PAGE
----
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Frank Burdon is a new reporter on a small-town Scottish paper. He's told to interview local politician William Gow, then left in charge of the paper overnight. He sees Gow being high-handed to a woman who can't afford to license her dog, and decides to run that story instead of the expected puff piece. Both are decent men, but a little too proud to back down, and the battle escalates into a criminal case... but at the same time, Burdon and Gow's daughter Victoria are falling in love. Written by
I agree with the previous reviewer that this British film is an attempt by them to produce a Frank Capra like populist comedy. Certainly Cecil Parker as the town provost could easily have fit into a Capra film, a Mr. Potter from Scotland. Rex Harrison could easily be James Stewart, standing up for good.
Cecil Parker is the provost (Mayor?) of a small Scottish town called Baikie way in the rural north. Parker's an efficient manager who's come to the attention of party bigwigs who want to run him in a bi-election for an open seat in Parliament.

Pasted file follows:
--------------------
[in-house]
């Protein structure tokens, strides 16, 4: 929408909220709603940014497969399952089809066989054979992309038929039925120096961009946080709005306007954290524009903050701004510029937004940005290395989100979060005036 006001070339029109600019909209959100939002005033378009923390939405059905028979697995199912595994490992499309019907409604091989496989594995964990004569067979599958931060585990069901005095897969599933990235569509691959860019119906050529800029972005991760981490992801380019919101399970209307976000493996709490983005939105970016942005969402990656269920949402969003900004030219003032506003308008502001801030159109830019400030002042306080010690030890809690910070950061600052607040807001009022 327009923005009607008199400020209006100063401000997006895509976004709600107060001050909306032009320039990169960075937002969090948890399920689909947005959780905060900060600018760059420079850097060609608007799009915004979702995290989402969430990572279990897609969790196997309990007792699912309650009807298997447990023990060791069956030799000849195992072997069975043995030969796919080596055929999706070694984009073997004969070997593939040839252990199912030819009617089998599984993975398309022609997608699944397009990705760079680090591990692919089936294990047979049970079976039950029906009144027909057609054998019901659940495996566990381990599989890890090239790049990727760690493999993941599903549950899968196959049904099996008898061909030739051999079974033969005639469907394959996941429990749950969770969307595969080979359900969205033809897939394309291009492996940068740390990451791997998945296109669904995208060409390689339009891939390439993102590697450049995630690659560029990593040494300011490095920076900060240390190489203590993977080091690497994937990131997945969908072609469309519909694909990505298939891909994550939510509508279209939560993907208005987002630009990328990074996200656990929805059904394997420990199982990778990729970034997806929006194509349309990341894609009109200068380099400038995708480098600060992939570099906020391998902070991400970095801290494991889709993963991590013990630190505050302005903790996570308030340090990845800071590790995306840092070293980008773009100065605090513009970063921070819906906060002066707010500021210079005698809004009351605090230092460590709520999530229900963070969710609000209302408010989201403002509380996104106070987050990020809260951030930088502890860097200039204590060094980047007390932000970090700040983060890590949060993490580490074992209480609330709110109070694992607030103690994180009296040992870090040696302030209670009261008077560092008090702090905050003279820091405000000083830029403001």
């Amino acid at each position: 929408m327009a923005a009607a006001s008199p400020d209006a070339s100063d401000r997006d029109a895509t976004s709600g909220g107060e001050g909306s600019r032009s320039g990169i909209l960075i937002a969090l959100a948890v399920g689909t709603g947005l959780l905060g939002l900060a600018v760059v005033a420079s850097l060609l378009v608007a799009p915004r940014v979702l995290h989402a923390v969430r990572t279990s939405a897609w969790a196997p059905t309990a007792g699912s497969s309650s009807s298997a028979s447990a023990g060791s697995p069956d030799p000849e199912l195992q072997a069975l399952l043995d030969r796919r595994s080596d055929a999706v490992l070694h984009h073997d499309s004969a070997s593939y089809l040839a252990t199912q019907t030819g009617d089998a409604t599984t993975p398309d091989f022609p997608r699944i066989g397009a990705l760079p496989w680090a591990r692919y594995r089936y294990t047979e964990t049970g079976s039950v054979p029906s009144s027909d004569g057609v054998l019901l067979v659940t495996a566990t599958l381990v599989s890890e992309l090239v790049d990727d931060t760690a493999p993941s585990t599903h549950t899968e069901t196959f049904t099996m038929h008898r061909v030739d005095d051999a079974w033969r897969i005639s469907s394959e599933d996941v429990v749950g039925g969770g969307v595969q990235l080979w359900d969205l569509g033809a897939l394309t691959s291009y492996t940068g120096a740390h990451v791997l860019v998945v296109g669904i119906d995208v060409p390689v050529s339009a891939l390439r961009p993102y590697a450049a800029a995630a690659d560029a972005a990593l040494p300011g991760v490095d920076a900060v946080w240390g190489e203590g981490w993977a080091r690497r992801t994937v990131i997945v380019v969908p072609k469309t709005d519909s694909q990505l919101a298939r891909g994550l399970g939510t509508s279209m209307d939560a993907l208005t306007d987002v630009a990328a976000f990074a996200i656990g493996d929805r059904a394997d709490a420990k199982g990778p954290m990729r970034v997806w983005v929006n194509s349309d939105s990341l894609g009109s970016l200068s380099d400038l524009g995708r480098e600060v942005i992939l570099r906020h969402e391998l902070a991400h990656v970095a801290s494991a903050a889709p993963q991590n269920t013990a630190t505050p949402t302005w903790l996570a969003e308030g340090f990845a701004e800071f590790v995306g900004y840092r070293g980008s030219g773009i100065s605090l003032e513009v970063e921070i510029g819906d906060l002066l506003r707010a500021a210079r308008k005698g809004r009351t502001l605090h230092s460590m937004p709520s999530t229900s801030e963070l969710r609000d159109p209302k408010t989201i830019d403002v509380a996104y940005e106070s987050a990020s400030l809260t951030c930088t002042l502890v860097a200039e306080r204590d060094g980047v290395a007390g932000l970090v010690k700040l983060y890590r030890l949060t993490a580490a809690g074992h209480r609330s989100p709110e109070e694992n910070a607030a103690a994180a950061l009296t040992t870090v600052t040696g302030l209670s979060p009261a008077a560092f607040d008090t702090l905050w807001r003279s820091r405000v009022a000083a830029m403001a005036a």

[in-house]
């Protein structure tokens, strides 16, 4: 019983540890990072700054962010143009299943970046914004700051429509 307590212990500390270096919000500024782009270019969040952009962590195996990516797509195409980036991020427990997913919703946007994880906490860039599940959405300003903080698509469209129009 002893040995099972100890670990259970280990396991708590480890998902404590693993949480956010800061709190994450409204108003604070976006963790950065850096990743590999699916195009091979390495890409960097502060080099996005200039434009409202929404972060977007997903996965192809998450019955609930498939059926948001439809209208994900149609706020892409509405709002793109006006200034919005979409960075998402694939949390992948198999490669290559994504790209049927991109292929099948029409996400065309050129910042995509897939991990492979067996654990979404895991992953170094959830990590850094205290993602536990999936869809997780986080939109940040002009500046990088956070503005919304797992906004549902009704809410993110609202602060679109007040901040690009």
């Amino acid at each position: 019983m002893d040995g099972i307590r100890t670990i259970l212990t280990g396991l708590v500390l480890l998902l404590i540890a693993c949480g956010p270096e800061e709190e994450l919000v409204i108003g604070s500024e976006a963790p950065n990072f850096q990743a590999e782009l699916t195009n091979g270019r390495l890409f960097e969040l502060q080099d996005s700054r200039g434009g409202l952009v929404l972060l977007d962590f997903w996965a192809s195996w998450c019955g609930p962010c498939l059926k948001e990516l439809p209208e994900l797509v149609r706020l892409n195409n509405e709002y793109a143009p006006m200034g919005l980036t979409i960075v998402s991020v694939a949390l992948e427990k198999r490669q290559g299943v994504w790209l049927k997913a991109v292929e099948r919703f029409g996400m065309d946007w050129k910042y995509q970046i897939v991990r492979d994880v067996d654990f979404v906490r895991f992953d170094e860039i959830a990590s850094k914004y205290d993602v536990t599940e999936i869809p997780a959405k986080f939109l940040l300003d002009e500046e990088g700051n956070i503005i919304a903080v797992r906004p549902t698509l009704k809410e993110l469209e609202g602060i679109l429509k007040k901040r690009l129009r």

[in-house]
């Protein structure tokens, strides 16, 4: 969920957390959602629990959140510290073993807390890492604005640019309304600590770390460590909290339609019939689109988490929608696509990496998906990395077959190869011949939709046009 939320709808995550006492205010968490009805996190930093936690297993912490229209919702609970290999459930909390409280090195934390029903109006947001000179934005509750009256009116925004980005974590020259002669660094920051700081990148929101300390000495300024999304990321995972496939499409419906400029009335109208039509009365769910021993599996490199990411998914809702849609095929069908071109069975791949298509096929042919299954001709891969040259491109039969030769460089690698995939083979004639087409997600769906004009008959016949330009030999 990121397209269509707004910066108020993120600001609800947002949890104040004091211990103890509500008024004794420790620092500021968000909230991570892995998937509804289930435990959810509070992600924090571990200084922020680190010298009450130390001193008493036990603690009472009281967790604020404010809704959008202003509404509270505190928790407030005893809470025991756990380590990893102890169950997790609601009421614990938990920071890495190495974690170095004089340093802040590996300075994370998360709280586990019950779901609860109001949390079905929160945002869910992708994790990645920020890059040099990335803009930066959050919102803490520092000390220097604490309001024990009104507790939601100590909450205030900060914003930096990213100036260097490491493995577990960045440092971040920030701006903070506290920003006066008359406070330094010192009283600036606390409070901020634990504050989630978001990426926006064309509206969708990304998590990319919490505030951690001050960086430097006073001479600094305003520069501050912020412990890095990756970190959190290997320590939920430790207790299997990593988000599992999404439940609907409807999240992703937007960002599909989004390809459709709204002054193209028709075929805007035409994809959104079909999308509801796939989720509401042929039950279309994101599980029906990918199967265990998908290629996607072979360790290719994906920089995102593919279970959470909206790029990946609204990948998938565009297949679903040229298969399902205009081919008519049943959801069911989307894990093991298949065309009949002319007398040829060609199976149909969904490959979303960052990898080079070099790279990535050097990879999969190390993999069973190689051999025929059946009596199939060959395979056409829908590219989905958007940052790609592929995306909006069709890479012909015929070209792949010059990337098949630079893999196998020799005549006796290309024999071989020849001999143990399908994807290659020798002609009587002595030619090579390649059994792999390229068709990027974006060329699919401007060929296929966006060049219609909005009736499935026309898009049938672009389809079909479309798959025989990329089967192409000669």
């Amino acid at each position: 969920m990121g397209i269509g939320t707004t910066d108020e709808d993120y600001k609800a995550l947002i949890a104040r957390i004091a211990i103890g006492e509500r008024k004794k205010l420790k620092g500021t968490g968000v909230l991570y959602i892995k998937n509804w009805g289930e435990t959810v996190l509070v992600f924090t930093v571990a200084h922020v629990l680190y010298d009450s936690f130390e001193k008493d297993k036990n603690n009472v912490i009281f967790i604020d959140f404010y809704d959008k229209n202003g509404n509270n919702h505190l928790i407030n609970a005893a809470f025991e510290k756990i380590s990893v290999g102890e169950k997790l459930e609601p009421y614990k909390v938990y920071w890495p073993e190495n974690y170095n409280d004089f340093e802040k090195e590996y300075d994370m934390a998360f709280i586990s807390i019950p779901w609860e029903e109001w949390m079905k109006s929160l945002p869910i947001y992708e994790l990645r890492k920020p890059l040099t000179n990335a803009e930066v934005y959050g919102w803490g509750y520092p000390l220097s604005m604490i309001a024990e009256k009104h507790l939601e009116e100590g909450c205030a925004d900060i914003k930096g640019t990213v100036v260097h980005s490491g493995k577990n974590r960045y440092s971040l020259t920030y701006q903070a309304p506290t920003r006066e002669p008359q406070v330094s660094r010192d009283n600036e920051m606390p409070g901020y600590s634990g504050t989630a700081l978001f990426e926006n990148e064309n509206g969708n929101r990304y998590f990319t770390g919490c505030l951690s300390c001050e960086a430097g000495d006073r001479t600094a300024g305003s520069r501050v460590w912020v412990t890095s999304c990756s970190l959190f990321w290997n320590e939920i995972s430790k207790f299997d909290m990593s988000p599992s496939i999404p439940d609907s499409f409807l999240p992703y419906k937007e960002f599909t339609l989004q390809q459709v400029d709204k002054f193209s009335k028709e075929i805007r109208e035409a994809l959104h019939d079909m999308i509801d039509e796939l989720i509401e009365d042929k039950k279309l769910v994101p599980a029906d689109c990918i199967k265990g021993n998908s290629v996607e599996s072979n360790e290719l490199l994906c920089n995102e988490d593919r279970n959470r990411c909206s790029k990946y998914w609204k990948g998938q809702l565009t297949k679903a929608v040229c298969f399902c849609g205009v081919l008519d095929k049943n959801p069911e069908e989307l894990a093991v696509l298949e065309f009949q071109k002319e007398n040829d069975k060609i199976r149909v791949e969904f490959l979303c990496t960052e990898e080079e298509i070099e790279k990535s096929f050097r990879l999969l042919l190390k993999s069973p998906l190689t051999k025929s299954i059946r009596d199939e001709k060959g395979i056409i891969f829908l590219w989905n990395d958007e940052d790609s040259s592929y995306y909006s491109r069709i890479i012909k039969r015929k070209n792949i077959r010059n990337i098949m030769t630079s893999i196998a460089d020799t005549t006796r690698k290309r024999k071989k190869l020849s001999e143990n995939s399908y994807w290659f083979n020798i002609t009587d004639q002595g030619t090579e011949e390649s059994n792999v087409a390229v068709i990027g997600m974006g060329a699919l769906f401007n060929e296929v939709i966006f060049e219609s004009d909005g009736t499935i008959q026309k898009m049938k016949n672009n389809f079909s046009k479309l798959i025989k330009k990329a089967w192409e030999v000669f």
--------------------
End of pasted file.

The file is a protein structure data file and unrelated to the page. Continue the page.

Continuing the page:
Parker is also a fatuous, arrogant oaf with the public relations sense of an ostrich. While being interviewed by reporter Rex Harrison, Sara Allgood who's a poor widow who can't afford the money for a dog license has her dog taken by Parker's police to be put to death as a stray. As she's begging, he throws her into the street.
Harrison who was going to do a puff piece as we would now call it, is outraged enough to write what occurred.
Complicating things is the fact that Harrison's fallen big time for Parker's daughter, Vivien Leigh. This was an early film for both and the megastardom that was destined for both is apparent.
Of course being the oaf he is with his ego out of joint, Parker keeps escalating this storm in a teacup until it's a nationwide issue. But the ending couldn't have been better done by Frank Capra himself.
Lots of laughs in this one and check out the scene where the dogs invade Parker's house. Could have been done as a short subject in and of itself.
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